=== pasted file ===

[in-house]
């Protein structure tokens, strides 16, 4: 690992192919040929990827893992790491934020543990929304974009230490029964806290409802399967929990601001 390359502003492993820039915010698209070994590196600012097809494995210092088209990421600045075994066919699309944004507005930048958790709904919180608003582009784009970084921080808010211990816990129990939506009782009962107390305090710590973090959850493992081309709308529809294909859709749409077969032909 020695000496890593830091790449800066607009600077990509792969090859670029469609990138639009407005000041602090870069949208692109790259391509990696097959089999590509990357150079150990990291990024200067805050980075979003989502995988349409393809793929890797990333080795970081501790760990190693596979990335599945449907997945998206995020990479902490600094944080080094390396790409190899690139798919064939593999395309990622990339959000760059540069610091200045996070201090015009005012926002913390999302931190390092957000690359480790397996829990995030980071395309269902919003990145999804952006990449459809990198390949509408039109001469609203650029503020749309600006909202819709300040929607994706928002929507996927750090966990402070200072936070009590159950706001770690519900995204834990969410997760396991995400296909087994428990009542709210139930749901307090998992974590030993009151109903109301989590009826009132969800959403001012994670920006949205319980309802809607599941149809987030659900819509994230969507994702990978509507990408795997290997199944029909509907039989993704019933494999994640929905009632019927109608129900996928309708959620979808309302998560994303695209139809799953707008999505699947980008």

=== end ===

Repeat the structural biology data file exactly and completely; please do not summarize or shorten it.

[in-house]
């Protein structure tokens, strides 16, 4: 690992192919040929990827893992790491934020543990929304974009230490029964806290409802399967929990601001 390359502003492993820039915010698209070994590196600012097809494995210092088209990421600045075994066919699309944004507005930048958790709904919180608003582009784009970084921080808010211990816990129990939506009782009962107390305090710590973090959850493992081309709308529809294909859709749409077969032909 020695000496890593830091790449800066607009600077990509792969090859670029469609990138639009407005000041602090870069949208692109790259391509990696097959089999590509990357150079150990990291990024200067805050980075979003989502995988349409393809793929890797990333080795970081501790760990190693596979990335599945449907997945998206995020990479902490600094944080080094390396790409190899690139798919064939593999395309990622990339959000760059540069610091200045996070201090015009005012926002913390999302931190390092957000690359480790397996829990995030980071395309269902919003990145999804952006990449459809990198390949509408039109001469609203650029503020749309600006909202819709300040929607994706928002929507996927750090966990402070200072936070009590159950706001770690519900995204834990969410997760396991995400296909087994428990009542709210139930749901307090998992974590030993009151109903109301989590009826009132969800959403001012994670920006949205319980309802809607599941149809987030659900819509994230969507994702990978509507990408795997290997199944029909509907039989993704019933494999994640929905009632019927109608129900996928309708959620979808309302998560994303695209139809799953707008999505699947980008």